Reid is absorbing blame for dismal season for Eagles

Just about every season, Eagles coach Andy Reid has heard some faction of Philadelphia's demanding, passionate and unforgiving fan base blame him for the team's inability to bring home a Lombardi Trophy.

Over 13 seasons -- only two of them with losing records, a stunning track record -- the criticism has never been this intense. With the star-studded team floundering at 4-7 and a loss away from finishing no better than .500 -- Thursday's game at Seattle is hardly a slam dunk -- Reid could finally be running his final course in Philly.

Or could he?

Conversations with multiple NFL coaches and league executives provide nothing but speculation about Reid's future in Philadelphia, although most believe owner Jeffrey Lurie won't fire Reid and that if Reid leaves, it will be on his own terms. Reid also has two years and $10 million remaining on his contract.

Coaches and league officials said what might be weighed most by Lurie when considering Reid's future is that the Eagles might not find a candidate that could do a better job, and Reid would be hired by another franchise in a matter of moments should he want to continue coaching.

The respect Reid has around the NFL is close to immeasurable.

The seemingly unflappable leader of a franchise who has shielded his players by routinely accepting blame and deflecting praise set himself up for the emotional clamor by adding free-agent stars Nnamdi Asomugha, Jason Babin, Cullen Jenkins, Ronnie Brown and Vince Young, and acquiring Dominique Rodgers-Cromartie in a trade this offseason.

The stockpiling of talent to an already good playoff team heightened expectations, to where even Reid and management said anything short of a Super Bowl is a failure. This has been a failure. Compounding the problem was Reid's decision to move offensive line coach Juan Castillo to defensive coordinator when there was no offseason for him to grow into the role.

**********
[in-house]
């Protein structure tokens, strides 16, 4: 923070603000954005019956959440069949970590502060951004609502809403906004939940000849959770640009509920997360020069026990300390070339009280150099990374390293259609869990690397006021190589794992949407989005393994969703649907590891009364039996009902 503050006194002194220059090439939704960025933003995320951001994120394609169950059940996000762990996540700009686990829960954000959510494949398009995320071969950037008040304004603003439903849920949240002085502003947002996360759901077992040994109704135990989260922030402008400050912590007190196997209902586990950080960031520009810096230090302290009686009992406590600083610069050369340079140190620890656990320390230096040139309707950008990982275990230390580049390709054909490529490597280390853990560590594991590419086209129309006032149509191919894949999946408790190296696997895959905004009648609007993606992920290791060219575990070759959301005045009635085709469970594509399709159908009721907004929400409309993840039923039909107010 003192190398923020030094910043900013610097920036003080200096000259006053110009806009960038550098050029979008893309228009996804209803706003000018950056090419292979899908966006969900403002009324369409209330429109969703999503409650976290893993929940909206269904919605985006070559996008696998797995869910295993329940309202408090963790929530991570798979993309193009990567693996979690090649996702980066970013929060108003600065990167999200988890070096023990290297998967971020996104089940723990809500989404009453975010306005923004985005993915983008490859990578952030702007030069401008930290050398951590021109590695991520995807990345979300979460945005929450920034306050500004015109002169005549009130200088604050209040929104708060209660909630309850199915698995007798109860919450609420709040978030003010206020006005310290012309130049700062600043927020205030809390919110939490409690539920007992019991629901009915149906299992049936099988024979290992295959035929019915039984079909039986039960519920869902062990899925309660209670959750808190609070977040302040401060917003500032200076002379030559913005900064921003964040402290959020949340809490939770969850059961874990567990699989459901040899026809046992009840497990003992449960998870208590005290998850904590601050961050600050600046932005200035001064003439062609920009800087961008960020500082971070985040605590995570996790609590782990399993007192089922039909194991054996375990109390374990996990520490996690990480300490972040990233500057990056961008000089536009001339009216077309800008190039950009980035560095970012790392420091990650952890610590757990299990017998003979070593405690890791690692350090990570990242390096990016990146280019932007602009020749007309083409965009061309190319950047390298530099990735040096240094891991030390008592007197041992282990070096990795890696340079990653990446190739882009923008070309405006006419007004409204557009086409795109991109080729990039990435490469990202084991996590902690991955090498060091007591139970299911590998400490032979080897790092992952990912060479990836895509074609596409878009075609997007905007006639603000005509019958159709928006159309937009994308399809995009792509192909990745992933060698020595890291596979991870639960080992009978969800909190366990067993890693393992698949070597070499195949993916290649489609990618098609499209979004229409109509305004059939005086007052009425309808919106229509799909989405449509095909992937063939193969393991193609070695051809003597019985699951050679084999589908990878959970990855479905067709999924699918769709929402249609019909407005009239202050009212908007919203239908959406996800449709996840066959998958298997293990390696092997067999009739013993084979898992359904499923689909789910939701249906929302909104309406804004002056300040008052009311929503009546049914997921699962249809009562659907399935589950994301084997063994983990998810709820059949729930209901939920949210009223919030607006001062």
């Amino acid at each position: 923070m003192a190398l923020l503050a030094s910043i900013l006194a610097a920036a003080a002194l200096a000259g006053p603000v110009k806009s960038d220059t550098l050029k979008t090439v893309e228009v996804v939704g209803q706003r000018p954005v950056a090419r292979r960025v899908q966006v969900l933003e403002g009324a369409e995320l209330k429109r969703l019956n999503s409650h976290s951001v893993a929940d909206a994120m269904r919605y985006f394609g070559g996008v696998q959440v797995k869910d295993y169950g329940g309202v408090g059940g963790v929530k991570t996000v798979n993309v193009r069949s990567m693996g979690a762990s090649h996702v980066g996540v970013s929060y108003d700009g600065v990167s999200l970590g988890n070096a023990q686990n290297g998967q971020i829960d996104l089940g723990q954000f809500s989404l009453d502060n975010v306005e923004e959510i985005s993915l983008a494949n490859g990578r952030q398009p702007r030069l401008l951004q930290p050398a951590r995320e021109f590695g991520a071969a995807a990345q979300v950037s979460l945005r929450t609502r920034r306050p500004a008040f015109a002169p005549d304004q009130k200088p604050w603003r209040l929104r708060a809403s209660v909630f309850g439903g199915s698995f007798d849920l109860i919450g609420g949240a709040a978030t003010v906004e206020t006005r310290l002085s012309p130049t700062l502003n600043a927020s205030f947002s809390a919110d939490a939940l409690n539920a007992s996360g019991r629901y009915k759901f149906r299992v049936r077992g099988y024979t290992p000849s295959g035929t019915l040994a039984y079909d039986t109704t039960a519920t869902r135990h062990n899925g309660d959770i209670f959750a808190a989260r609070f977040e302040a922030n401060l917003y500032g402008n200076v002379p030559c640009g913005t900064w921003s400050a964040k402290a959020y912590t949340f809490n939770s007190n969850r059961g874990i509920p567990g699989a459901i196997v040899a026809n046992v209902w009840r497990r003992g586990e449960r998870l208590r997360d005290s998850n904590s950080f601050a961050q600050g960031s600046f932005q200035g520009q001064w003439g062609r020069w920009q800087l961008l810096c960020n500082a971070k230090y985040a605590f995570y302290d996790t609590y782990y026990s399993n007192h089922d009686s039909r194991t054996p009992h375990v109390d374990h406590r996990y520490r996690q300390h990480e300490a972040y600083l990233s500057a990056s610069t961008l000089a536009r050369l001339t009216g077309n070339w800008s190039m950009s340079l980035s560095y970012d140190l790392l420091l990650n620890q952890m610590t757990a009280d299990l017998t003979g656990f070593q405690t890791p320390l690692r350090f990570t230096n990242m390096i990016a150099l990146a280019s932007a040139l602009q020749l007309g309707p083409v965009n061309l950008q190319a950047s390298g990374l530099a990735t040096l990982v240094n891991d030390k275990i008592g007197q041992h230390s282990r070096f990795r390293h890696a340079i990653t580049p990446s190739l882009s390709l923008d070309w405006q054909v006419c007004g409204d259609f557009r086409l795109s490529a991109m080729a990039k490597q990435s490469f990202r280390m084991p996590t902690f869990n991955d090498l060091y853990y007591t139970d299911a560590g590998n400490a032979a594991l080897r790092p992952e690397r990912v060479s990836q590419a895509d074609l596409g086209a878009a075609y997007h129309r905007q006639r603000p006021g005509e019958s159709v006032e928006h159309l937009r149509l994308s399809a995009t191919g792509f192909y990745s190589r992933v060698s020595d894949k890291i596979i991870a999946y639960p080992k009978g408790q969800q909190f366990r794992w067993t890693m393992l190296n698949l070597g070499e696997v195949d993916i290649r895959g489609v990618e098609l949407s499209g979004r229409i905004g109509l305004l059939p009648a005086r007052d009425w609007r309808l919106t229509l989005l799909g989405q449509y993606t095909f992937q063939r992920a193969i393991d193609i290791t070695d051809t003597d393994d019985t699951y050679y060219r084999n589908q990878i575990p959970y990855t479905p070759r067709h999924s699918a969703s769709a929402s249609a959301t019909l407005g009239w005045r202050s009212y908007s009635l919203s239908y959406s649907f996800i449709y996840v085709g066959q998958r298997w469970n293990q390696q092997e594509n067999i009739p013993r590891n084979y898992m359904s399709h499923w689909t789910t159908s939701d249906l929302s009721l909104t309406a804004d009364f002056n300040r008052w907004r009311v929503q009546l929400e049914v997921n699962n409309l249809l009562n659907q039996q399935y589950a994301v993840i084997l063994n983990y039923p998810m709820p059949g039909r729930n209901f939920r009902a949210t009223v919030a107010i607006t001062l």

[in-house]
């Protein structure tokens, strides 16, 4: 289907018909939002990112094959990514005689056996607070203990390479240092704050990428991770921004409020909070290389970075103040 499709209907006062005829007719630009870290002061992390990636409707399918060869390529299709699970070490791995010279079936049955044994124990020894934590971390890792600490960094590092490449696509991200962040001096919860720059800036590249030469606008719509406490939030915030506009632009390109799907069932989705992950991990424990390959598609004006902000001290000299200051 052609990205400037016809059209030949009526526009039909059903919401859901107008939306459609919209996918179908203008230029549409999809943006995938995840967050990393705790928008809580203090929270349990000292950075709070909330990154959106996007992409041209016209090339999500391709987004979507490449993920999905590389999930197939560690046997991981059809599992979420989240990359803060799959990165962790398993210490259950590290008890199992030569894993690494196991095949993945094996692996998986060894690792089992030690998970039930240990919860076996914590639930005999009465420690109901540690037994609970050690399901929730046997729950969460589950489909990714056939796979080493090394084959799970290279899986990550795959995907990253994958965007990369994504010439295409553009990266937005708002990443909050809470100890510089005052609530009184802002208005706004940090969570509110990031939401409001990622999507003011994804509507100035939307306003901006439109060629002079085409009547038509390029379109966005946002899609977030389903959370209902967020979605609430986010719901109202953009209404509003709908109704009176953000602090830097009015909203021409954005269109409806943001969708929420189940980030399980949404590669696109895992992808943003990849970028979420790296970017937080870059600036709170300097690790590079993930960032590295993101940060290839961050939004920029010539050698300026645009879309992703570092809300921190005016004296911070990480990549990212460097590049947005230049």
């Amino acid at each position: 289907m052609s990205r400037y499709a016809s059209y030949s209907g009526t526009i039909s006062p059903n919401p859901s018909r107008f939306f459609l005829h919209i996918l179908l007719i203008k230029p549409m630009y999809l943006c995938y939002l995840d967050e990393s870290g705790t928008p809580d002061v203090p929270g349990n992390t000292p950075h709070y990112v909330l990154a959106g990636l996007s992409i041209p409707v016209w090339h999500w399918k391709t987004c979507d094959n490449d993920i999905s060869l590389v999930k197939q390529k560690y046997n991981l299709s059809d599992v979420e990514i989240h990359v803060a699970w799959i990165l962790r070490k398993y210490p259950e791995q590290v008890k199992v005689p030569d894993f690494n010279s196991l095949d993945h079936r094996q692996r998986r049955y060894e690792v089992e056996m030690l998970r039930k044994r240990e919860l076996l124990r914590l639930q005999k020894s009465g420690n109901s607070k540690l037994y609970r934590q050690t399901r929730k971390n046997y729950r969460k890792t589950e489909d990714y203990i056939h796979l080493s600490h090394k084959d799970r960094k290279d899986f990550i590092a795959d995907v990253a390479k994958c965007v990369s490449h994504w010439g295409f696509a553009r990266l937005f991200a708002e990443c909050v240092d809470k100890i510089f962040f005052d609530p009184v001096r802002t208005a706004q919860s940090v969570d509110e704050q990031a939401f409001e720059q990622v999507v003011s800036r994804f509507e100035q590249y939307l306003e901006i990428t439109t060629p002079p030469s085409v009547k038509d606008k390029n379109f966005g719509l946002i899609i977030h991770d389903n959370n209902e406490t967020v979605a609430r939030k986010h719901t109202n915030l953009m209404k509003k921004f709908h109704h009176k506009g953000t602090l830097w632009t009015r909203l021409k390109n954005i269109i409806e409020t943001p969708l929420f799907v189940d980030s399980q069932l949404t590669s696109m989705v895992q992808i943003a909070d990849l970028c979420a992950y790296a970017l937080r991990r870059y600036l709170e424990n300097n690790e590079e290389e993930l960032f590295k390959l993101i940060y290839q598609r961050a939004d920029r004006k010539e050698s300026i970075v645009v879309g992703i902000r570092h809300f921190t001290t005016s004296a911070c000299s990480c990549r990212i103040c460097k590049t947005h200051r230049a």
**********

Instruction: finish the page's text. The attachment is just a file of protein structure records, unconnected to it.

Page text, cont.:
Nothing seems to be working.

Still, has Reid thrown Castillo under the bus? Has Reid sold out any of his players? Reid did what any coach would do in benching DeSean Jackson for missing a meeting, then underperforming on the field in Sunday's loss to New England.

Reid has willingly caught the shrapnel, which he should because he wields so much power within the organization. He raised the bar of expectation, and the Eagles whiffed.

Reid's been through worse. In 2007, his sons Britt and Garrett were sent to jail for drug-related crimes. During sentencing, Judge Steven O'Neill said the Reid household lacked structure, claimed the home was a "drug emporium" and that the Reids "were a family in crisis."

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That is far more stinging than hearing the faction of his home crowd chant for Reid's firing. It was a rough a patch that Reid navigated and an experience that helped him give convicted dog fighter Michael Vick another shot at the NFL -- and at life.

Reid also was vilified when he released popular safety Brian Dawkins and one-time lifeblood running back Brian Westbrook. He's been second-guessed about his decisions and personnel before.

Still, there has never been as much uncertainty about Reid as there is now. He's at the juncture that just about all successful coaches reach, and that's the time-has-run-its course point -- at least in the eyes of those who think the Eagles can do better.

There are still five games for Reid to try to generate momentum. Which direction that momentum takes could determine what happens with Reid in Philadelphia.

Follow Steve Wyche on Twitter @wyche89.

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